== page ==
First lady and daughter begin North Africa tour in Cairo
Official visit aims to bolster U.S. ties in region
March 21, 1999
"I am here on behalf of my husband and of the American people to strengthen the bonds of friendship and partnership between our two countries, deepen our dialogue and to see first-hand how Egyptians are moving toward the future while preserving their extraordinary culture," Mrs. Clinton said in an official statement.
She added that she was pleased to be in Egypt for the 20th anniversary of an historic peace treaty -- the Camp David accords -- signed by Egyptian President Anwar Sadat and Israeli Prime Minister Menachim Begin at the White House in March of 1979.
The trip got off to a rocky start when the Clintons' departure from Andrew Air Force Base was delayed, first because of overloading of the plane and then due to a problem with the hydraulic compressor. Mechanics fixed the mechanical problem in less than an hour, and the Boeing 707 took off Saturday evening.
Mother and daughter plan to combine business with pleasure during the spring-break trip.
"For too long, our close ties with the Arab world have been compromised by negative stereotyping on both sides," Hillary Clinton said. "It is my hope that this trip will help strengthen the bonds of friendship among our nations."
The first lady hopes to "reinforce the message that the president has been sending to the Islamic world, of respect for Islam and our belief that there is no clash of civilizations between Islam and the West," a senior State Department official said.
"Her ability to convey that in a very personal way is going to be very important on this trip," the official said.
The populations of the three North African countries on her agenda total nearly half of all Arabs. Relations between the United States and some Arab states have been strained since the 1991 Persian Gulf War.
To many Americans, Arabs are "all bandits, bombers and billionaires," said Wallace Sanders, development director for the National Council on U.S.-Arab Relations. He said he is counting on Mrs. Clinton to "disseminate the truth."
During the trip, Mrs. Clinton will make speeches, meet with foreign dignitaries and visit sites associated with promoting women's and children's rights, religious tolerance and democracy.
She planned to celebrate the 20th anniversary of the Egyptian-Israeli peace treaty, Tunisia's good record of educating women and girls, and Morocco's experiment with political pluralism and religious tolerance.
Still, aides and administration officials stressed that her meetings with President Hosni Mubarak of Egypt and Morocco's King Hassan II and Prime Minister Abderrahmane Youssoufi were courtesy calls, "not to negotiate Middle East peace."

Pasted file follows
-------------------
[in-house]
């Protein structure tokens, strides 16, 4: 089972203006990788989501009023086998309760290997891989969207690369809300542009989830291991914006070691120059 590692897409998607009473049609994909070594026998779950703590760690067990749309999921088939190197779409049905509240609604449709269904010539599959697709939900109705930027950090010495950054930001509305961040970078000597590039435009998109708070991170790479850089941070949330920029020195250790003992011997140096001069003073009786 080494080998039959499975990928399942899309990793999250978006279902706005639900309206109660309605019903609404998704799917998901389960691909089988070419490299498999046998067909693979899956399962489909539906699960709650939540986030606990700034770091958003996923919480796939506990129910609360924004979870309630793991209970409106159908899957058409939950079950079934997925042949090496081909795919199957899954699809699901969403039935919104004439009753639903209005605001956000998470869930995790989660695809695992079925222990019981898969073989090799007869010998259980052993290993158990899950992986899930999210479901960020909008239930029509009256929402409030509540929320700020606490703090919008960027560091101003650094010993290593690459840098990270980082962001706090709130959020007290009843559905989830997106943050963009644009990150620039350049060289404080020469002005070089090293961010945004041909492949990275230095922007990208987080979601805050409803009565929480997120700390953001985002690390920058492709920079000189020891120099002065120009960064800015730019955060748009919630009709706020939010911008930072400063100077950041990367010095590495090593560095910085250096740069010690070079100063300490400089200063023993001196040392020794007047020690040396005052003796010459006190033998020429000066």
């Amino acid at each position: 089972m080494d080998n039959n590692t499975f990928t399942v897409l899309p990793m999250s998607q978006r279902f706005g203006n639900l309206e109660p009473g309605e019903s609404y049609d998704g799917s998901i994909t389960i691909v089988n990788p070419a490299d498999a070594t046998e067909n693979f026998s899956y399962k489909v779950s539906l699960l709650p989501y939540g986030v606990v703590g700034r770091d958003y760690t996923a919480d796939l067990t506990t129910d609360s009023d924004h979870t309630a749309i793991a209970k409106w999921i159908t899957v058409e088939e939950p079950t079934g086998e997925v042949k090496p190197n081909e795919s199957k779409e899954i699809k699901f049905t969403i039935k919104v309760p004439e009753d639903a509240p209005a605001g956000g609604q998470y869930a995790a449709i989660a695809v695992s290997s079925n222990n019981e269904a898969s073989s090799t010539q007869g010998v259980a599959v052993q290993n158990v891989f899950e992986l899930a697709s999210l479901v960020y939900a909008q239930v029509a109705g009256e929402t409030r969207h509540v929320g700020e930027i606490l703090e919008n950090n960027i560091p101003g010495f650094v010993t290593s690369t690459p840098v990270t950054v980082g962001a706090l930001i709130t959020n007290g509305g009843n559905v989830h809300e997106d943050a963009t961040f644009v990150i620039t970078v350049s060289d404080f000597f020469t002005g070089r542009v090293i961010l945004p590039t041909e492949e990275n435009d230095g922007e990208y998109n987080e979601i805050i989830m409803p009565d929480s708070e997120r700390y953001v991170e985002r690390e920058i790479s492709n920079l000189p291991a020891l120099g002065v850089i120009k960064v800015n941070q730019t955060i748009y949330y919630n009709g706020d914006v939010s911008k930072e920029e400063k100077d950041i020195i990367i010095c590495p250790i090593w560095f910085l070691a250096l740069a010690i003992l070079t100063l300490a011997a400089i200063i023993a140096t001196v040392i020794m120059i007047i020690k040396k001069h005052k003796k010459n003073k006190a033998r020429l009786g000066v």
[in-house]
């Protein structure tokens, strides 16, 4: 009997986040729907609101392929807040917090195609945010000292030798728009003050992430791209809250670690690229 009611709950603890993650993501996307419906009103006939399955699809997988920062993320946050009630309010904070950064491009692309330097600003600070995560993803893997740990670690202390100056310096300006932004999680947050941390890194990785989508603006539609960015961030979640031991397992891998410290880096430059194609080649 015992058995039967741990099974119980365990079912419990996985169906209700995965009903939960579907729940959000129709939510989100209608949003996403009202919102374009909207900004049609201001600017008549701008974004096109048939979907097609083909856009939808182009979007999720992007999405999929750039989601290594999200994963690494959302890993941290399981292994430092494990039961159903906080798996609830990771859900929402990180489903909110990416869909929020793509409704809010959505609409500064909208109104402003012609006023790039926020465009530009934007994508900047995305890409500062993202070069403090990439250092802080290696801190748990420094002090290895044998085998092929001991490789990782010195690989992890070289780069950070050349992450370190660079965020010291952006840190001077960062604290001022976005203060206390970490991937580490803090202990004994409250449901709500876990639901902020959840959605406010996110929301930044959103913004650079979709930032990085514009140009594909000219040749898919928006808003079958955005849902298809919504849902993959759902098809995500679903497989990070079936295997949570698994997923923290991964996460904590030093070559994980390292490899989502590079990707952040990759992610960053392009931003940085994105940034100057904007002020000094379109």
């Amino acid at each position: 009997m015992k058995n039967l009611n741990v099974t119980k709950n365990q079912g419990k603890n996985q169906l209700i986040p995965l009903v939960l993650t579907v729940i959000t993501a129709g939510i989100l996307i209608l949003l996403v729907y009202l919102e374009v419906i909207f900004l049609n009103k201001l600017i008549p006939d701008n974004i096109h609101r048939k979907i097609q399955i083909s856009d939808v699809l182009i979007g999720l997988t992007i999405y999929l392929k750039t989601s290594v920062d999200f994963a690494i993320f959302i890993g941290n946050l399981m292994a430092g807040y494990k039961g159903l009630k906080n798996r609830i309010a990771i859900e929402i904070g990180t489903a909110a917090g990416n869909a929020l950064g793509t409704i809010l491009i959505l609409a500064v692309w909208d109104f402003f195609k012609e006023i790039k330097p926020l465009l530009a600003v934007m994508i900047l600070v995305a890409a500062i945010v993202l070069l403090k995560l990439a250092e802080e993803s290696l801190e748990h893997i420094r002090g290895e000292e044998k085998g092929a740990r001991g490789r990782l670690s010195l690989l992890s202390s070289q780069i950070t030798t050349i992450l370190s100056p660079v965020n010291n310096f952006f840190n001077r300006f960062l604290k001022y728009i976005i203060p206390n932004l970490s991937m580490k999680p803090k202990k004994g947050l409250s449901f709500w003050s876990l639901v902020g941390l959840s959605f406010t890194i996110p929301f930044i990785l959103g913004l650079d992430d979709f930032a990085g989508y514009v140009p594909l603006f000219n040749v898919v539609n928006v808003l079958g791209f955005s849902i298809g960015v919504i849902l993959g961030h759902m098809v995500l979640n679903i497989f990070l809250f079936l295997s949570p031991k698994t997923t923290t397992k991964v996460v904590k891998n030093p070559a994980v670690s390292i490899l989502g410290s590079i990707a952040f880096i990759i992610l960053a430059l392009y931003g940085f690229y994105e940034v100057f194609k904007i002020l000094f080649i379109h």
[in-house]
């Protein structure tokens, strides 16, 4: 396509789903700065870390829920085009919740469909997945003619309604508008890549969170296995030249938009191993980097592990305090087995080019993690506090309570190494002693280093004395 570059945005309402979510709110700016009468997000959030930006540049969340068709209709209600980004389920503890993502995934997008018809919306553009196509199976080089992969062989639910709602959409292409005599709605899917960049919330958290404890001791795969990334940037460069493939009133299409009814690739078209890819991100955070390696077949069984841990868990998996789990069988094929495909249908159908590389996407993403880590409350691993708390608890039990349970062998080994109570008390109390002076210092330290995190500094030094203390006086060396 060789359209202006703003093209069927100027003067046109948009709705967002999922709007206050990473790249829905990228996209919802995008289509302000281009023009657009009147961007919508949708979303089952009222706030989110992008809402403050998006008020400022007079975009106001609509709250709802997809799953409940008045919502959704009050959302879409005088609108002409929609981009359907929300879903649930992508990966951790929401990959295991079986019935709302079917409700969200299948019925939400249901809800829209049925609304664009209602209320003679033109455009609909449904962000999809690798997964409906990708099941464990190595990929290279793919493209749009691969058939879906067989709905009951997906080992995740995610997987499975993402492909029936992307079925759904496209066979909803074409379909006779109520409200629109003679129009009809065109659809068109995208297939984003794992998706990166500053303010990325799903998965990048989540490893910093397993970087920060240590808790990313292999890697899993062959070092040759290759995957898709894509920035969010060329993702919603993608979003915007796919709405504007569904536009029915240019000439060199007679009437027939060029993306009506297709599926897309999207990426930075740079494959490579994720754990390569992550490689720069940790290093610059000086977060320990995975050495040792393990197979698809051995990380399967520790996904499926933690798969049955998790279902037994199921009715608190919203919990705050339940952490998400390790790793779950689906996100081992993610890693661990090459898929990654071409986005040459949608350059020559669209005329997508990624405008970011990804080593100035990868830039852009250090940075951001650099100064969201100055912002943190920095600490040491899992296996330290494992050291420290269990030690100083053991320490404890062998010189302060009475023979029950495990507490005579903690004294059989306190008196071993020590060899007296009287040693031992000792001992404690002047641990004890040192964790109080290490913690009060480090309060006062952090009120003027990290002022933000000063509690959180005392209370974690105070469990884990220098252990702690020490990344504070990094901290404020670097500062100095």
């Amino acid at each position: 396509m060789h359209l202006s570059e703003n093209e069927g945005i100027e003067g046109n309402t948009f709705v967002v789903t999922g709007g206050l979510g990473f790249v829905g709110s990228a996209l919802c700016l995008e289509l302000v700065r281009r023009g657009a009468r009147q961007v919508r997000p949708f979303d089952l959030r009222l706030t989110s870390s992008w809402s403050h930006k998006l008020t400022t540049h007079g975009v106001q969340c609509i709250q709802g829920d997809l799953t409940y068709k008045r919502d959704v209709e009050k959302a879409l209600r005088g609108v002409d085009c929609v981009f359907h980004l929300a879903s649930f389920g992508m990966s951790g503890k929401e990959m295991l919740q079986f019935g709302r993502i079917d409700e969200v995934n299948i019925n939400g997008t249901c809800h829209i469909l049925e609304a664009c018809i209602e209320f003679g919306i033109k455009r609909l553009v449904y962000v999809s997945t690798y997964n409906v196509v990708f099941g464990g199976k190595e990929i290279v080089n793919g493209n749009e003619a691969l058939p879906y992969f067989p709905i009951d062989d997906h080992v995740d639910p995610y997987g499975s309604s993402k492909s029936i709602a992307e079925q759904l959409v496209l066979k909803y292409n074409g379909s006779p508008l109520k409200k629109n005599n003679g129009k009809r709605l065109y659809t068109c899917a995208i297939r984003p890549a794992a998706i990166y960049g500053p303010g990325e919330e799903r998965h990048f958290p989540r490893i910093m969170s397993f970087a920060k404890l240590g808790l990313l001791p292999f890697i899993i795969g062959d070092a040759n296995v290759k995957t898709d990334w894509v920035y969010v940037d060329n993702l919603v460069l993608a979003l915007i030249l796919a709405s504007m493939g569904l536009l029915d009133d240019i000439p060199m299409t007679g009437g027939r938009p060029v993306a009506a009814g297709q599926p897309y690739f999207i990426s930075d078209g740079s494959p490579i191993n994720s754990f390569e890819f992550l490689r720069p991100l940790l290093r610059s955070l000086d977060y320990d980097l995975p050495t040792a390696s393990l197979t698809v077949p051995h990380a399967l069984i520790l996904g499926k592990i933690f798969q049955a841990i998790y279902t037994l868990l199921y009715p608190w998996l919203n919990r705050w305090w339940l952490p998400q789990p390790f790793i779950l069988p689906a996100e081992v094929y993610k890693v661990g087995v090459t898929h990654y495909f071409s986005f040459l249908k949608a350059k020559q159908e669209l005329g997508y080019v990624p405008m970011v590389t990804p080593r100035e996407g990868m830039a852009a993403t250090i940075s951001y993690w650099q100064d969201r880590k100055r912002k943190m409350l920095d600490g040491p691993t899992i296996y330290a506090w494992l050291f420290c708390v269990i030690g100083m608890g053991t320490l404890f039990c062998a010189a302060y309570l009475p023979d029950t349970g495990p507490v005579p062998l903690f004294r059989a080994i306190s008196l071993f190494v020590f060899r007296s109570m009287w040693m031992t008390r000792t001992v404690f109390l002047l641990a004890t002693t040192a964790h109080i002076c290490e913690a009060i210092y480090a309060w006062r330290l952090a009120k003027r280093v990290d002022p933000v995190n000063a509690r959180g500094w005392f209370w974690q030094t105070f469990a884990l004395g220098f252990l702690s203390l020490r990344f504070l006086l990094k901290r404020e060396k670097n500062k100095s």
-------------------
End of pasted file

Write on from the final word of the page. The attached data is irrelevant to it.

Officials from the White House National Security Council, State Department, three U.S. embassies and three foreign governments were marshaled in service to the mother-daughter tradition of making Chelsea's spring break from college an exotic adventure combined with U.S. foreign policy. Chelsea is a sophomore at Stanford University.
Official appearances were to be tied to sightseeing excursions:
An address on peace and religious tolerance will follow two days of touring the alabaster mosque of Muhammad Ali within the walls of Islamic Cairo's citadel; viewing Old Testament scrolls in Ben-Ezra Synagogue, Egypt's oldest; and visiting the nearby Coptic Museum and other sites of Egypt's minority Christian community.
A women's rights speech at Tunisia's parliament building, where women hold 7 percent of the seats, is tucked among stops at the half-ruined El Djem coliseum, where women in the Roman era watched gladiators from segregated seating, and at a modern family-planning clinic.
Mrs. Clinton travels to Tunisia on Thursday and to Morocco on March 27. She returns to Washington on April 1.
The trip will not include stops in Israel and Jordan as originally planned. Diplomatic sensitivities to the upcoming Israeli elections and mourning over Jordan's King Hussein forced postponement of both visits until later this year, Mrs. Clinton said.
In 1995, the Clintons' mother-daughter crusade to boost the status of women and children swept through southeast Asia. When Chelsea, now 19, was on spring break the next year, they dropped in on U.S. troops in Germany, Bosnia, Italy, Turkey and Greece. In 1997, the pair dazzled sub-Saharan Africans with a six-nation swing laying ground for the president's trip to the continent last year.
The first lady's twin themes are human rights and the vitality of U.S. foreign aid despite its political unpopularity in Congress. As Brian Atwood, director of the U.S. Agency for International Development, told Mrs. Clinton last week: "More than anyone, you have helped us tell our story."
During her husband's six years in the White House, Mrs. Clinton has visited 75 nations, venturing to corners as far-flung as Katmandu, Nepal, and Ulan Bator, Mongolia. This week's trip is her 19th overseas journey without President Clinton.
"In Mrs. Clinton, women all over the world have a friend and role model," said Edith Grace Ssempala, Uganda's ambassador to the United States. "This first lady has eloquently spoken to the needs of every human being."
Mrs. Clinton is not expected to announce a decision on her political future, although there is little doubt that reporters will continue to ask about her possible Senate candidacy.
On Friday, President Clinton said he did not "have a clue" whether his wife would run for a Senate seat out of New York.
Hillary Clinton meets with New York Democratic leader
|Back to the top||
© 2001 Cable News Network. All Rights Reserved.|
Terms under which this service is provided to you.
Read our privacy guidelines.